The Warwickshire Avon: Notes

The Warwickshire Avon: Notes

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The Warwickshire Avon: Notes

The Warwickshire Avon: Notes

Read FREE!

Excerpt

Our journey opens in Northamptonshire, and in that season when the year grows ancient,

"Not yet on summer's death, nor on the birth Of trembling winter."

In the stubble the crack! crack! of a stray gun speaks, now and again, of partridge-time. Over the pastures, undulating with ridge and furrow, where the black oxen feed, patches of gloom and gleam are scurrying as the wind--westerly, with a touch of north--chases the light showers under a vivid sun. Along the drab road darts a bullfinch, his family after him; pauses a moment among the dogrose berries; is off again, and lost in the dazzle ahead.

A high gassy ridge stands up from the plain; and upon it, white and salient against a dark cloud, the spire of a village church. From its belfry, says the sexton, you may spy forty parishes: but more important are the few cottages immediately below. They seem conspicuously inglorious; yet their name is written large in the histories. It speaks of a bright June day when along this ridge--then unenclosed and scattered with broom and heath flowers--the rattle of musketry and outcries of battle rolled from morning to late afternoon, by which time was lost a king with his kingdom. For the village is Naseby. Here, by the market green, the Parliamentarians ranged their baggage. Yonder, on Mill Hill and Broad Moor, with just a hollow between, the two armies faced each other; the royalists with bean-stalks in their hats, their enemies with badges of white linen. To the left, Sulby hedges were lined with Ireton's dragoons. And the rest is an old story: Rupert, tardily returning from a headlong charge, finds no "cause" left to befriend, no foe to fight. While his men were pillaging, Cromwell has snatched the day. His Majesty is flying through Market- Harborough towards Leicester, and thither along the dusty roads his beaten regiments trail after him, with the Ironsides at their heels, hewing hip and thigh.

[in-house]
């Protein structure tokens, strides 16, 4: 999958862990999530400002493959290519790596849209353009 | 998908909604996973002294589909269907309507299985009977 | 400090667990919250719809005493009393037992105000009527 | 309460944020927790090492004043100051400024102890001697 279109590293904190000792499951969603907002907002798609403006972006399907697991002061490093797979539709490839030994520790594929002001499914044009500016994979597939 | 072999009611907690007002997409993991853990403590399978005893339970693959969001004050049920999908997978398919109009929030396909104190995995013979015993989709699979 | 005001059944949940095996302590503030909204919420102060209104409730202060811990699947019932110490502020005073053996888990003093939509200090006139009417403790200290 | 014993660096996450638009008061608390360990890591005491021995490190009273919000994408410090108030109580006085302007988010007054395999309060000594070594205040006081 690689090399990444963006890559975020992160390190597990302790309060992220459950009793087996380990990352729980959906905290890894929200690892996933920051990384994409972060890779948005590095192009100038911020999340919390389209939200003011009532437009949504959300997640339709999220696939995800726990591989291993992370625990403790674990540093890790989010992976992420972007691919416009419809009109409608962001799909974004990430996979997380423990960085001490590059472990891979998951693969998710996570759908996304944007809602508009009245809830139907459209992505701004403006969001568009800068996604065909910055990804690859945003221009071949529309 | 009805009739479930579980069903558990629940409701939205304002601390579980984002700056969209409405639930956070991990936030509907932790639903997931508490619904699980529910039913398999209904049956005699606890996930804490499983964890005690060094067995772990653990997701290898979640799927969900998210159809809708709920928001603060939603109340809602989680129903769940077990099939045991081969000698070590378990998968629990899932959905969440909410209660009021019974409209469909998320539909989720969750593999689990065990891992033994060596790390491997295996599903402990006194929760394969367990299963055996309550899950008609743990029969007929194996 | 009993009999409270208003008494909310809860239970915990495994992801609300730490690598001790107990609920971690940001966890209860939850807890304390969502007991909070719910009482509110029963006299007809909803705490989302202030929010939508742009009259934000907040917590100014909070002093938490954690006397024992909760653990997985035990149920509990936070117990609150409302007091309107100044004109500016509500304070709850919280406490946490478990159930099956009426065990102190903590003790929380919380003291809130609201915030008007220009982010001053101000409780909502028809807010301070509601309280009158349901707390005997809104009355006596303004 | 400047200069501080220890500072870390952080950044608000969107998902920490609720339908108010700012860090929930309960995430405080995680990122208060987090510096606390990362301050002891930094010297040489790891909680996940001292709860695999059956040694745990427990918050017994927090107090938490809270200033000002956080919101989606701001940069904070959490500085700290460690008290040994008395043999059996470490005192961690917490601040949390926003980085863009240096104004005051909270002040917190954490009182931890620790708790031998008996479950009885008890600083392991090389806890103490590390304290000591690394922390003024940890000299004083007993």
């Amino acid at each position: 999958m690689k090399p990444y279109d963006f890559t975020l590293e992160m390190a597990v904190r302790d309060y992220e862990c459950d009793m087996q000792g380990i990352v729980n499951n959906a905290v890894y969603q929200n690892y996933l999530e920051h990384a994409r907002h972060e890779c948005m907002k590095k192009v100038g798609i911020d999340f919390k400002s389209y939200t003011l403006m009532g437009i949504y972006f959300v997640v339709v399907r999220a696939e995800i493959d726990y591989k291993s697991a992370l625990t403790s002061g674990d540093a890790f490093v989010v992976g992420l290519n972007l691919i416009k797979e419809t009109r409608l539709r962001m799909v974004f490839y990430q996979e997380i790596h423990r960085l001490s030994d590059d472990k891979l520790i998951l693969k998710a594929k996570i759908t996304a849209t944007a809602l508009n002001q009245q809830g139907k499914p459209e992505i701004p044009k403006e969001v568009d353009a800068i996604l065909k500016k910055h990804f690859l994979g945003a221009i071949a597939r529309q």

An obelisk, set about with thorn-bushes and shaded by . . .

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